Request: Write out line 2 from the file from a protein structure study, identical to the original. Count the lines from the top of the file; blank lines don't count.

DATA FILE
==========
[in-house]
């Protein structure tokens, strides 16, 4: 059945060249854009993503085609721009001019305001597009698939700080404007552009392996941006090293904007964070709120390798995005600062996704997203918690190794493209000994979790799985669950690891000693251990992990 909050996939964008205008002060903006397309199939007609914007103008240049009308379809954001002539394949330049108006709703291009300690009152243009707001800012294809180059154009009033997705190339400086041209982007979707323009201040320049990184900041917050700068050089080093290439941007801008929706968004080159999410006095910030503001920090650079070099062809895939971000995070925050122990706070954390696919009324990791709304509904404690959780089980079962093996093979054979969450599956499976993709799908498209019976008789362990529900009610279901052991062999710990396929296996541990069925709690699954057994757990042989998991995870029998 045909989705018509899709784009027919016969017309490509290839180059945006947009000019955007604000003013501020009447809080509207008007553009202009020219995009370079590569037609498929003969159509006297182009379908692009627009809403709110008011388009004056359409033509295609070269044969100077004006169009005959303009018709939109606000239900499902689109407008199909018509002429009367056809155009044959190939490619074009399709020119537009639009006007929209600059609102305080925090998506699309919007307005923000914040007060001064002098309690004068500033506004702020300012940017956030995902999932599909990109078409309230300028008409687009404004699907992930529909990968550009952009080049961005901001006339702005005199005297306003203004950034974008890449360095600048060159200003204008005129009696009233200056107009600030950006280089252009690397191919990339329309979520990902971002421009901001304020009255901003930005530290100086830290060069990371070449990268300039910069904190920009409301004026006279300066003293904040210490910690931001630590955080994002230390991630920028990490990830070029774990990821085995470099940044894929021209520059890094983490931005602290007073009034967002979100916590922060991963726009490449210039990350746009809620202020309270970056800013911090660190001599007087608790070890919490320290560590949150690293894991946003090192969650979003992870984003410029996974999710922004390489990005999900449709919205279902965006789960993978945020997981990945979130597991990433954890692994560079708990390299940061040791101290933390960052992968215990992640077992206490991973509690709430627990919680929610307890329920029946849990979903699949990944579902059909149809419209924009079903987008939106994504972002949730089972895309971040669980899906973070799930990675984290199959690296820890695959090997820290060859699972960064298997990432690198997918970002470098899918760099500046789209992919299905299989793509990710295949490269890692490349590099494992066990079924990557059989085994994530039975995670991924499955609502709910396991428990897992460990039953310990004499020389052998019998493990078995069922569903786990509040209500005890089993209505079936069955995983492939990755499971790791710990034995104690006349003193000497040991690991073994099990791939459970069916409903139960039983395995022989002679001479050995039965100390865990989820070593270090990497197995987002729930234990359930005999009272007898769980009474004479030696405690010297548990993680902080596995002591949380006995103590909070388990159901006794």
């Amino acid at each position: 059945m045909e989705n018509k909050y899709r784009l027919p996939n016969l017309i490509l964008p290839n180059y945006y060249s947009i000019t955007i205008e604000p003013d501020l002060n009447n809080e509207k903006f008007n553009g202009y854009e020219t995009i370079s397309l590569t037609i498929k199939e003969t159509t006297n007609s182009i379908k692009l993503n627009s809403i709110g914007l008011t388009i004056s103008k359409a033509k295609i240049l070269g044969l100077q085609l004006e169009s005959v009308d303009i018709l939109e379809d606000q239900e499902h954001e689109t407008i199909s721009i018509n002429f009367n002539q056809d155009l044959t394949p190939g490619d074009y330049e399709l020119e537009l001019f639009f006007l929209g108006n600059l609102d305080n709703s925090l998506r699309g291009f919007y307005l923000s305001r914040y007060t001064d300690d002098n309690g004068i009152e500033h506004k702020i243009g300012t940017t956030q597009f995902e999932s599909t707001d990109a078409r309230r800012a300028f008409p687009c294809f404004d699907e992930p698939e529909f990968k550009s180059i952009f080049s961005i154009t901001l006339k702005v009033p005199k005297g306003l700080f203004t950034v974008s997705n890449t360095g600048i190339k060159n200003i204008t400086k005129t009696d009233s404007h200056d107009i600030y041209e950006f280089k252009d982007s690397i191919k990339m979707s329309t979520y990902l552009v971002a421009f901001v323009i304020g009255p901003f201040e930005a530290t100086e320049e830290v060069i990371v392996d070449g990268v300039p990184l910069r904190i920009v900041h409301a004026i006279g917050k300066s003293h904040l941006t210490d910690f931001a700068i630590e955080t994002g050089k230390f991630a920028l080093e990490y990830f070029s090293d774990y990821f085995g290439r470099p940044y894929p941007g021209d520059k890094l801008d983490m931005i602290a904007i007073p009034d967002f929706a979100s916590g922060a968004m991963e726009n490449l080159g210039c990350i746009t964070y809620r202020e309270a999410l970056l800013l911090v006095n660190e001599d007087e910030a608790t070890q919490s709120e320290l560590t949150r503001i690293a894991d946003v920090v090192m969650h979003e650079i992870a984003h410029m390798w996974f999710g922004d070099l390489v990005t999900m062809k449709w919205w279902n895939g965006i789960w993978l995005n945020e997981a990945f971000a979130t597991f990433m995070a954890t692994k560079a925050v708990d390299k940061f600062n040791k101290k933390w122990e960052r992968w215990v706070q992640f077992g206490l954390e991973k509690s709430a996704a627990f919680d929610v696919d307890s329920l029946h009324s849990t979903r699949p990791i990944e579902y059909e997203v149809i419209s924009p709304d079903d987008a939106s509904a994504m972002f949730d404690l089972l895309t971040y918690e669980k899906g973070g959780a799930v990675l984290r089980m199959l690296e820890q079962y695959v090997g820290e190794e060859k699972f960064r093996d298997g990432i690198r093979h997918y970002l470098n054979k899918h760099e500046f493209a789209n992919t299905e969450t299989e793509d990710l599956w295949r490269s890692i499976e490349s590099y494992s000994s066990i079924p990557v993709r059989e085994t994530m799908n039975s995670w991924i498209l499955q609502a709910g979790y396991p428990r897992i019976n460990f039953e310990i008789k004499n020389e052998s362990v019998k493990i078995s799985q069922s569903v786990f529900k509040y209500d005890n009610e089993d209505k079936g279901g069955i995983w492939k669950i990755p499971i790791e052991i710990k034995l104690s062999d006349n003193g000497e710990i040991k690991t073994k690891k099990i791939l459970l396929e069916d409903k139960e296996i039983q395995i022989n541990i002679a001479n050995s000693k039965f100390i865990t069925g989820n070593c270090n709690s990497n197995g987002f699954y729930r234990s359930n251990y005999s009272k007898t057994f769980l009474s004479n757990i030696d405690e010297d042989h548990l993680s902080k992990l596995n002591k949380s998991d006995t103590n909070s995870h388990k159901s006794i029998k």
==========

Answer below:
């Protein structure tokens, strides 16, 4: 059945060249854009993503085609721009001019305001597009698939700080404007552009392996941006090293904007964070709120390798995005600062996704997203918690190794493209000994979790799985669950690891000693251990992990 909050996939964008205008002060903006397309199939007609914007103008240049009308379809954001002539394949330049108006709703291009300690009152243009707001800012294809180059154009009033997705190339400086041209982007979707323009201040320049990184900041917050700068050089080093290439941007801008929706968004080159999410006095910030503001920090650079070099062809895939971000995070925050122990706070954390696919009324990791709304509904404690959780089980079962093996093979054979969450599956499976993709799908498209019976008789362990529900009610279901052991062999710990396929296996541990069925709690699954057994757990042989998991995870029998 045909989705018509899709784009027919016969017309490509290839180059945006947009000019955007604000003013501020009447809080509207008007553009202009020219995009370079590569037609498929003969159509006297182009379908692009627009809403709110008011388009004056359409033509295609070269044969100077004006169009005959303009018709939109606000239900499902689109407008199909018509002429009367056809155009044959190939490619074009399709020119537009639009006007929209600059609102305080925090998506699309919007307005923000914040007060001064002098309690004068500033506004702020300012940017956030995902999932599909990109078409309230300028008409687009404004699907992930529909990968550009952009080049961005901001006339702005005199005297306003203004950034974008890449360095600048060159200003204008005129009696009233200056107009600030950006280089252009690397191919990339329309979520990902971002421009901001304020009255901003930005530290100086830290060069990371070449990268300039910069904190920009409301004026006279300066003293904040210490910690931001630590955080994002230390991630920028990490990830070029774990990821085995470099940044894929021209520059890094983490931005602290007073009034967002979100916590922060991963726009490449210039990350746009809620202020309270970056800013911090660190001599007087608790070890919490320290560590949150690293894991946003090192969650979003992870984003410029996974999710922004390489990005999900449709919205279902965006789960993978945020997981990945979130597991990433954890692994560079708990390299940061040791101290933390960052992968215990992640077992206490991973509690709430627990919680929610307890329920029946849990979903699949990944579902059909149809419209924009079903987008939106994504972002949730089972895309971040669980899906973070799930990675984290199959690296820890695959090997820290060859699972960064298997990432690198997918970002470098899918760099500046789209992919299905299989793509990710295949490269890692490349590099494992066990079924990557059989085994994530039975995670991924499955609502709910396991428990897992460990039953310990004499020389052998019998493990078995069922569903786990509040209500005890089993209505079936069955995983492939990755499971790791710990034995104690006349003193000497040991690991073994099990791939459970069916409903139960039983395995022989002679001479050995039965100390865990989820070593270090990497197995987002729930234990359930005999009272007898769980009474004479030696405690010297548990993680902080596995002591949380006995103590909070388990159901006794």